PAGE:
The Big Boom in Plastic Surgery for Men

Cosmetic procedures, plastic surgery for men increase along with self-esteem.

Plastic Surgery Among Men


   The struggle is real. They don’t like the bags under their eyes or their receding hairlines. They’ve lost weight but now hate the resulting man boobs or flabby stomachs or batwing underarms. They love how their wives look after they’ve had cosmetic work done and want the same for themselves. They’re divorced and want to be as attractive as possible to date again. They want to remain a vital player in an ever-increasing competitive job market.

   From breast reduction to hair restoration, from liposuction to chemical peels, from neck lifts to tummy tucks, men in Kansas City are turning more frequently to plastic surgeons to look and feel their best.

    According to the 2016 American Society of Plastic Surgeons statistics report, men throughout the country last year underwent 8 percent of all cosmetic procedures, a total of 1.3 million, and a 3 percent increase over 2015 figures. Almost 290,500 men nationwide had cosmetic surgical procedures last year, everything from invasive surgery like nose reshaping to minimally invasive procedures like Botox injections, which saw a 376 percent increase from 2000.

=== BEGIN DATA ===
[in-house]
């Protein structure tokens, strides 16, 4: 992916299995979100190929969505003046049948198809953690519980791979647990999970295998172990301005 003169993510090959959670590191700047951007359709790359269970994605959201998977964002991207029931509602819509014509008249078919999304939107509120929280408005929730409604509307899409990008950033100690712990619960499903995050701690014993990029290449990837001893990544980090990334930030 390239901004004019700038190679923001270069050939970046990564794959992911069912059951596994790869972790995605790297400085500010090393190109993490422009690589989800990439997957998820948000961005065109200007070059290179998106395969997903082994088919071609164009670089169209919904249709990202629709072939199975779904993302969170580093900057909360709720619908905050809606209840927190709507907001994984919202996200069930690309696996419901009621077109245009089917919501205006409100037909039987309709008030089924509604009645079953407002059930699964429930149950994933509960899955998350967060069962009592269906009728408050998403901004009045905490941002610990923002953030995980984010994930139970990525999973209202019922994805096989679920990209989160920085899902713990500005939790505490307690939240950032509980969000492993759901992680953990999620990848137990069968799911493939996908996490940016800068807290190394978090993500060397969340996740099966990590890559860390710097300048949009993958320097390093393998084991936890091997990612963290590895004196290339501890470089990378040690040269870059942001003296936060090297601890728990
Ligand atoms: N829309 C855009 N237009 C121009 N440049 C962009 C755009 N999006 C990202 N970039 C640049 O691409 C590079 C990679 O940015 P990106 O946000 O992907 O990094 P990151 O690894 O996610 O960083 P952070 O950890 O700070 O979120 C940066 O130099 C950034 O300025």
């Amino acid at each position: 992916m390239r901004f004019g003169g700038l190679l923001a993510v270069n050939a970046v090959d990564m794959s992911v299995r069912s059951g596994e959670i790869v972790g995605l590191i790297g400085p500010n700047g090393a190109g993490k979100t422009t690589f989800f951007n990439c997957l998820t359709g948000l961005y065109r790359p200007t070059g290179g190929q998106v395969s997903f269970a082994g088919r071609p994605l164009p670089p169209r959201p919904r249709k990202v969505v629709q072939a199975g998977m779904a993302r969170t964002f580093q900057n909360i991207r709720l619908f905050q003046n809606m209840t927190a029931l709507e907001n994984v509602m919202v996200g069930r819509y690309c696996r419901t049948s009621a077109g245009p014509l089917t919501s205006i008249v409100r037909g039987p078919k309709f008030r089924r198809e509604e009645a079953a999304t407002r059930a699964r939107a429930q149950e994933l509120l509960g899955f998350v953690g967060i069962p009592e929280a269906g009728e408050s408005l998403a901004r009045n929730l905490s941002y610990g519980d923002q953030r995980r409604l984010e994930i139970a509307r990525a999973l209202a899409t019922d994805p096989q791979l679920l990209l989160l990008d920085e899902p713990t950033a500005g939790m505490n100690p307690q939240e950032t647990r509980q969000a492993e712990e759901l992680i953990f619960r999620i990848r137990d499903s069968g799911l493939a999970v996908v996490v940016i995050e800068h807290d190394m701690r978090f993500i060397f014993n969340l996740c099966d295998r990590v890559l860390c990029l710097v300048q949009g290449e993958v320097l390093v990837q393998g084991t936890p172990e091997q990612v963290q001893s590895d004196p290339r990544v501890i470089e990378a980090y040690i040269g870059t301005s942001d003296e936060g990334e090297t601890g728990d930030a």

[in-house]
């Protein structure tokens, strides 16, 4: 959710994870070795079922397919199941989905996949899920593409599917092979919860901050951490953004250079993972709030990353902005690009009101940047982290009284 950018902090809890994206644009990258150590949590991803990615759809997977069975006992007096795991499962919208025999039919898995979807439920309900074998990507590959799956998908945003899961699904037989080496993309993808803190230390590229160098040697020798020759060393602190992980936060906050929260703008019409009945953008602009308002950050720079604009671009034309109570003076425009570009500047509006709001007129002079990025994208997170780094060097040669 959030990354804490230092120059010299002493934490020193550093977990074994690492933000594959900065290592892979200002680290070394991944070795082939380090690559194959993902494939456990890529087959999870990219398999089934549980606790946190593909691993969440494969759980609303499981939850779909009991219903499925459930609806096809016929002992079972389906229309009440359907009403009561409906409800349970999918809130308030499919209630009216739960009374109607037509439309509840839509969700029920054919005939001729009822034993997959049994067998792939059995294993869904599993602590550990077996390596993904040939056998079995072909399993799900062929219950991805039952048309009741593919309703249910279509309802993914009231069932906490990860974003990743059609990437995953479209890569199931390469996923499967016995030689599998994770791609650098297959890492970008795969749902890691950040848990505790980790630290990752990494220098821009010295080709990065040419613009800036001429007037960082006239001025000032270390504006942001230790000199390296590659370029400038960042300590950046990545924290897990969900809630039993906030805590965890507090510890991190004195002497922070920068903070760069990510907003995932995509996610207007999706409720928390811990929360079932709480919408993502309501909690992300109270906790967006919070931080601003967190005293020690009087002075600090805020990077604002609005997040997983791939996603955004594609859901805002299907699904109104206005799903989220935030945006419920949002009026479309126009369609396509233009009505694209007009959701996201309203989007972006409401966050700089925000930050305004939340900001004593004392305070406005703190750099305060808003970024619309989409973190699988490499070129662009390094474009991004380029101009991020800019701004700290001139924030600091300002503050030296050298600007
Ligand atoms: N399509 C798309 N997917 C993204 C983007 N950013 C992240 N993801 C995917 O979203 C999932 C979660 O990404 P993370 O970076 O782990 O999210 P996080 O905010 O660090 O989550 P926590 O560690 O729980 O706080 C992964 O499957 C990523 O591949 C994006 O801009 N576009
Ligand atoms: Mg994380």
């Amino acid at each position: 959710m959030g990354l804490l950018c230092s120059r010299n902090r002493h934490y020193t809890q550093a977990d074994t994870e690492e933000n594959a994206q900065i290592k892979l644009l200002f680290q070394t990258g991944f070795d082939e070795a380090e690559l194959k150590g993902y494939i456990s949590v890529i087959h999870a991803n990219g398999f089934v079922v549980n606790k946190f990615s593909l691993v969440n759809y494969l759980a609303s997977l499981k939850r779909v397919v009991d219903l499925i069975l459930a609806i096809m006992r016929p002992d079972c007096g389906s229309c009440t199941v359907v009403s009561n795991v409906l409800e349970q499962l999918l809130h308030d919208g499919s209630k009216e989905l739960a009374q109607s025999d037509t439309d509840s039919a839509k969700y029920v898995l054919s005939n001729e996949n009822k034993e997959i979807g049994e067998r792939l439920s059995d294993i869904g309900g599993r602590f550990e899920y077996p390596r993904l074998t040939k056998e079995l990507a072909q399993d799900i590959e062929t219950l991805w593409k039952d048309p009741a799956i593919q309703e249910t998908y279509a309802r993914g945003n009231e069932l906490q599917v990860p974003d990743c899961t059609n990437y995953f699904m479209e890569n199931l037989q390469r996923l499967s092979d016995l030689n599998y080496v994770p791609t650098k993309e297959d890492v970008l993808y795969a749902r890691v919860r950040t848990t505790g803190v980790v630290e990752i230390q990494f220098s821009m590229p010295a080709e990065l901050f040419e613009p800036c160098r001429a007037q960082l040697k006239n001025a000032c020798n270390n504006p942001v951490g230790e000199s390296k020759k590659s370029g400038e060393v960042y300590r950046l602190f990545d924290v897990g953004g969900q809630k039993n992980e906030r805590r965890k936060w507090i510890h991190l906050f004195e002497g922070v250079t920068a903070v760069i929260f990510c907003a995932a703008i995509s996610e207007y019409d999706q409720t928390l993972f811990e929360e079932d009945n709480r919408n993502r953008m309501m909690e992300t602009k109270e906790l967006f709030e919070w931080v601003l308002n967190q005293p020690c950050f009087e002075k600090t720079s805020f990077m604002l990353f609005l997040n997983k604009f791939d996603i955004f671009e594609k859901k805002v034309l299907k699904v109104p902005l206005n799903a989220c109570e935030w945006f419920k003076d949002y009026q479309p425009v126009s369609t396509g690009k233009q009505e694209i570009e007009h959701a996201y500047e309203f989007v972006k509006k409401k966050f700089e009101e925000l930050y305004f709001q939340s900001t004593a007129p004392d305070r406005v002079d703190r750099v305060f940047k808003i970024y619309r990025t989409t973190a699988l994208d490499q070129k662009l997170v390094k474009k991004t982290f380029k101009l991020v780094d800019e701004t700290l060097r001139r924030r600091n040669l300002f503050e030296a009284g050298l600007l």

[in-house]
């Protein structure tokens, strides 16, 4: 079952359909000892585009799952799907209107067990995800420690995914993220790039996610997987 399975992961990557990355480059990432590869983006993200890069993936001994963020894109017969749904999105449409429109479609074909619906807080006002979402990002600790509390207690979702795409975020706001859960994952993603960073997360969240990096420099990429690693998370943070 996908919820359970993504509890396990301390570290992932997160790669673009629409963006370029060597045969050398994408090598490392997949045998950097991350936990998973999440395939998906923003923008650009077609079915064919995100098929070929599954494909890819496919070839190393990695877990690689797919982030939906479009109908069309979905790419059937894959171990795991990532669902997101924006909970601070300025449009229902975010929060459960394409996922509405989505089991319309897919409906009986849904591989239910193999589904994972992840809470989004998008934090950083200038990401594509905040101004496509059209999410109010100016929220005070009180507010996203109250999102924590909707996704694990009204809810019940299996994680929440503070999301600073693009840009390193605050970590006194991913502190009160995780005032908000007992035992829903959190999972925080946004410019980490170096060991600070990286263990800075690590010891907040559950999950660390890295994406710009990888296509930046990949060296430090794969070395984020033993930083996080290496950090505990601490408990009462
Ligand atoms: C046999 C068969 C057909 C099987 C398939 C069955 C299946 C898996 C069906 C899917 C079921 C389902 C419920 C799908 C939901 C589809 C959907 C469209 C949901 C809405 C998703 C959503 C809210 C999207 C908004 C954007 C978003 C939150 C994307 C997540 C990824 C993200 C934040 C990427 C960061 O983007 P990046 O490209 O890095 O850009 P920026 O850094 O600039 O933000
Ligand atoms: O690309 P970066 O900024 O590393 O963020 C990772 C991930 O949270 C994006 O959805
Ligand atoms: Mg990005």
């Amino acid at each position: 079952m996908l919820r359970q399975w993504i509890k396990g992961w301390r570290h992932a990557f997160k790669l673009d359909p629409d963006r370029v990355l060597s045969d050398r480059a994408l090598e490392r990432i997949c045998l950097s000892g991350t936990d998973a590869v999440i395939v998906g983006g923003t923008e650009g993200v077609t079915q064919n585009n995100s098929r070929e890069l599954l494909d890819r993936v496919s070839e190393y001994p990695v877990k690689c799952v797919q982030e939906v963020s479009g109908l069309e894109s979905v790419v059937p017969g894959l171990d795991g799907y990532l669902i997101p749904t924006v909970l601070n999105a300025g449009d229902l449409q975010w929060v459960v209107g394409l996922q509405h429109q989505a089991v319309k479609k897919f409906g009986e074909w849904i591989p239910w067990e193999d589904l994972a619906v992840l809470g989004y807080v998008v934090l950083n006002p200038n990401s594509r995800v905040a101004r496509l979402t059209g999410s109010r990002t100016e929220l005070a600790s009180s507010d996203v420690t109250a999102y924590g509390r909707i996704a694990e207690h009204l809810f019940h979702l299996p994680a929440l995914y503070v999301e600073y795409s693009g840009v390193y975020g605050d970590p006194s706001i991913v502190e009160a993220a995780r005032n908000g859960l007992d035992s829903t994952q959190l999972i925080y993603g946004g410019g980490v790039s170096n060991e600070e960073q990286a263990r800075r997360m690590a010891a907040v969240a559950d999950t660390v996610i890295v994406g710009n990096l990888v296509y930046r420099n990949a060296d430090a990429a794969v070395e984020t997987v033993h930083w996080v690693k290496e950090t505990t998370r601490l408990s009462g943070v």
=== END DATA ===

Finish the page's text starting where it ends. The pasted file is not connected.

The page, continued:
“If you went back 20 years, the only people having plastic surgery were women,” says Dr. Craig Schwartz of Premier Vein and Body by Schwartz in Leawood. “But now, more and more men are starting to do plastic surgery-type things. They’re the fastest-growing segment of the population coming into cosmetic practices.”

   Dr. Sheryl Young, a plastic surgeon with Associated Plastic Surgeons in Leawood, tells men and women the same thing when they come in to see her.

   “What happens is people look in the mirror and then notice things that don’t reflect their inner beauty or inner age, and that’s when they look to change those things,” she says. “Patients will come in and say, ‘Tell me what I need to do.’ And I’ll say, ‘Tell me what you think you need to do, because it’s not at all about me. It’s about you feeling good about yourself.’”